Cracking – Is it Serious?

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What Causes Cracking?

A number of factors can cause cracking in your home – in the majority of cases though, cracks are caused when the ground underneath the house dries and contracts, causing the footing of the house to shift unevenly, leading the walls to move and crack.

Extended periods of dry weather can cause existing cracks to widen and new ones to appear. This is particularly an issue in Australia, where large parts of the country are in the grip of long-term drought.  In fact, last year was Australia’s hottest and driest year on record.

The foundations of your house can be affected by changes in temperature, moisture and loads from the structure above.

Foundations consist of either ‘reactive’ or ‘non-reactive’ material. Reactive soils are the clay soils and black earth which are known as plastic because they shrink or swell according to the level of moisture content. Non-reactive soils are sands, silt and gravel. These materials don’t suffer moisture changes but can be susceptible to load-bearing failure.

Up to about 90% of all cracking in houses is due to changing water content in reactive soils and subsequent ground movement. Some of the main culprits are:

Trees and Shrubs

The root systems of trees and shrubs draw on the moisture in the foundations and cause the soil to shrink and settle. This in turn creates movement in the house structure and subsequent cracks in the masonry or brickwork. When you remove established trees and shrubs, the foundation soil will reabsorb lost moisture and start to expand, again creating movement.


Saucer effect due to long dry summers and cold wet winters – external walls of the building rotate inwards at the top, internal walls develop cracks and floors become spongy as the sub-floor structures sink below the supporting bearers.

Surface Run-Off

The run-off from raised street and footpath levels, stormwater or blocked and leaking downpipes can cause washout of the soil or foundation saturation.

Garden Sprinkler Systems

Excessive watering of your garden by garden sprinkler systems close to external walls can cause problems, as can blocked or leaking downpipes and stormwater drains.

Excessive Vibration

Vibration damage such as that caused by earthquakes, heavy traffic or from significant earthworks can cause foundations to move if the vibration is severe enough. Cracking would occur as a result and show up irregularly in the building structure.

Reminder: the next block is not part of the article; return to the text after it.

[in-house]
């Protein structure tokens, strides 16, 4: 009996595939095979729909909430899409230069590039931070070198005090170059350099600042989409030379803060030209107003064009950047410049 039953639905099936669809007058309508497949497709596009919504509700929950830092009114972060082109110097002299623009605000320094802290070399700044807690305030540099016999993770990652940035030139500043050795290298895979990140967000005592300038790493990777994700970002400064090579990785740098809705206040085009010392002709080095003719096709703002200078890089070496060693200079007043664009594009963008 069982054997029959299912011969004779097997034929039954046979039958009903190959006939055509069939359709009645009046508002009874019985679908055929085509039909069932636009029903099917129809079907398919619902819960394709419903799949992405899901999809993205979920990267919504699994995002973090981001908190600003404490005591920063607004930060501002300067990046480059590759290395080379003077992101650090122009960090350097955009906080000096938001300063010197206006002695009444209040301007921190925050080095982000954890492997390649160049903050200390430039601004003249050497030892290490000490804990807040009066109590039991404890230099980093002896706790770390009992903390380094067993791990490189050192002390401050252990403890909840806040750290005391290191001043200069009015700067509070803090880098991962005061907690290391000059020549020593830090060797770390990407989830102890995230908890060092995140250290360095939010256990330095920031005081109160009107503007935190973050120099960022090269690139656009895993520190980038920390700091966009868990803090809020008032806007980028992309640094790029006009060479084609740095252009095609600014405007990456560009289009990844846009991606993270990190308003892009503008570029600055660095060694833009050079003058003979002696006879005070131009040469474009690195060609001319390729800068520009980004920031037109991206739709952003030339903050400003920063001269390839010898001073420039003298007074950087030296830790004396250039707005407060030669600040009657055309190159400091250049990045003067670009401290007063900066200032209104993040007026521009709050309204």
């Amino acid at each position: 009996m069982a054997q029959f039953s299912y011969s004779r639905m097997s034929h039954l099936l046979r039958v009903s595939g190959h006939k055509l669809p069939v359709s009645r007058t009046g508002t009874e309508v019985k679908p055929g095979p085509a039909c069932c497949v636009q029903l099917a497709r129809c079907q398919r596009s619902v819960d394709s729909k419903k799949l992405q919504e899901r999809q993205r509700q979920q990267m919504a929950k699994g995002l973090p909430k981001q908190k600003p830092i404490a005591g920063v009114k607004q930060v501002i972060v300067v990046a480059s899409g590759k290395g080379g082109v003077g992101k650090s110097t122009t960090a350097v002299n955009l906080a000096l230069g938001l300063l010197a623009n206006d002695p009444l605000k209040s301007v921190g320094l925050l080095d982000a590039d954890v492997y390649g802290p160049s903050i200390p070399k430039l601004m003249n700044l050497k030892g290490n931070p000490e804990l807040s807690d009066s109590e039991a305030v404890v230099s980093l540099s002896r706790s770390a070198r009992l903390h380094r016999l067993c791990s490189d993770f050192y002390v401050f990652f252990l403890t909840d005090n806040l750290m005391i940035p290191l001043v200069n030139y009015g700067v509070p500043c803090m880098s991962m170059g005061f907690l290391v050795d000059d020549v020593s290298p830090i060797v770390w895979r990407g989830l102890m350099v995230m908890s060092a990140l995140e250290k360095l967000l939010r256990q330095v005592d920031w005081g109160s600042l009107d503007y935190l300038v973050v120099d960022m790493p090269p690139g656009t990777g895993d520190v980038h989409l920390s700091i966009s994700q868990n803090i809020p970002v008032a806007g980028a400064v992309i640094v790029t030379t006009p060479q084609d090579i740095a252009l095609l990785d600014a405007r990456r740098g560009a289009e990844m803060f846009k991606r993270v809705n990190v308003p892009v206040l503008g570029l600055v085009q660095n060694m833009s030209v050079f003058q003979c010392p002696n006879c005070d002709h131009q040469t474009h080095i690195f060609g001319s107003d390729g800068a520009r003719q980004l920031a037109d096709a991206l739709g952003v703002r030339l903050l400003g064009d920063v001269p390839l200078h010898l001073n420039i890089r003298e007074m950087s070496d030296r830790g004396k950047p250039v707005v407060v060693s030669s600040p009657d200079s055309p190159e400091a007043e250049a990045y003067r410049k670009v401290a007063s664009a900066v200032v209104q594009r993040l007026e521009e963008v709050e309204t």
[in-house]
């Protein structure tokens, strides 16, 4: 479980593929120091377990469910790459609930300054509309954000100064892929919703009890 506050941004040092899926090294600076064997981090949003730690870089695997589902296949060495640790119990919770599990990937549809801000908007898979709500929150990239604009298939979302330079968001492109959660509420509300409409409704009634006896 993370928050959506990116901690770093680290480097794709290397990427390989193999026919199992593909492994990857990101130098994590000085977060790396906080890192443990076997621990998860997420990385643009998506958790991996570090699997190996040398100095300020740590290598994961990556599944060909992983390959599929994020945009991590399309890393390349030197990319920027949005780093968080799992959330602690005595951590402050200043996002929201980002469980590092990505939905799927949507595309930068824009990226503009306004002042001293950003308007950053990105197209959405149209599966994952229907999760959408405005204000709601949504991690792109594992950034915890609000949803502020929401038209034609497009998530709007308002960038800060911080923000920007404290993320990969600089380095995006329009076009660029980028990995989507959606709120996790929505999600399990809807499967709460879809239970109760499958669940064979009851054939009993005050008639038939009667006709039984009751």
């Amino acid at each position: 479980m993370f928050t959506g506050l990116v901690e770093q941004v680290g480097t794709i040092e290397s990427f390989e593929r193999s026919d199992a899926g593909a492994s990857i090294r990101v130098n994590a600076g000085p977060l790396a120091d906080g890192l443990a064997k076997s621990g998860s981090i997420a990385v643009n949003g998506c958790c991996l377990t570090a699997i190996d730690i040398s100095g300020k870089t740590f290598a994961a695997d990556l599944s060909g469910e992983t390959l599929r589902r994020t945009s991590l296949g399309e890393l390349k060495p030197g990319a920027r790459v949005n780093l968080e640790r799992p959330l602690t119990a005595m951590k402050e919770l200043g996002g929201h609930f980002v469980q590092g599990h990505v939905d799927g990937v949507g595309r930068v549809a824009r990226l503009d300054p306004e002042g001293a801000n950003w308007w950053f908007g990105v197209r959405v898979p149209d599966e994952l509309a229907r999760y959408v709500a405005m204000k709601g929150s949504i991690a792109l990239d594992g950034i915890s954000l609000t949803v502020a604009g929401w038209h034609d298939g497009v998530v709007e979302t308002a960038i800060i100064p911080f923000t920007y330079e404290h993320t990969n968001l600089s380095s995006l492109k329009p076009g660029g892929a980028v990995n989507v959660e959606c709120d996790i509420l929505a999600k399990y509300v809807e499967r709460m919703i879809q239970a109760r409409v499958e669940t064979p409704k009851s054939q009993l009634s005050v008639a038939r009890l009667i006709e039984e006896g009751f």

Other factors include uneven settlement, ageing and poor structural design or workmanship.

What Does Cracking Look Like?

Cracking is generally defined by its physical appearance – it can be classed as horizontal, vertical, stepped, cogged or a combination of these.

Here are some visual examples of the different types of cracking you may see in your home:

Here are some visual examples of types of cracking that Home Inspection Hub clients have encountered:

Fine or Hairline Cracking (often seen in concrete and driveways):
Stepped Cracking
Horizontal and Vertical Cracking:

How Do I Fix Cracking?

The Guide to Standards & Tolerances (VBA 2015) outlines the size and description of cracking, and what measures to take (if any) for rectification:

Damage to Walls caused by movement of Slabs and Footings, and other Causes*

Crack Width Limit

Typical Description and Repair

< 0.1 mm

Hairline cracks

< 1 mm

Fine cracks that do not need repair

< 5 mm

Cracks noticeable but easily filled. Doors and windows stick slightly.

5 mm to 15 mm (or a number of cracks 3 mm or more in one group)

Cracks can be repaired and possibly a small amount of wall will need to be replaced. Doors and windows stick. Service pipes can fracture. Weathertightness often impaired.

15 mm to 25 mm but also depends on number of cracks

Extensive repair work involving breaking-out and replacing sections but also depends on walls, especially over doors and windows. Window and door frames distort. Walls lean or bulge noticeably, some loss of bearing in beams. Service pipes disrupted.


There are two approaches to cracking – doing your best to prevent the problem from occurring or becoming worse – or dealing with the cracking once you have found it.

If you’re unsure how to deal with the cracking at your property, contact The Home Inspection Hub. One of our qualified inspectors can ascertain the cause and extent of the issue and offer professional advice on the best way forward.

Call us today on 1300 071 283 or use our handy online quote tool.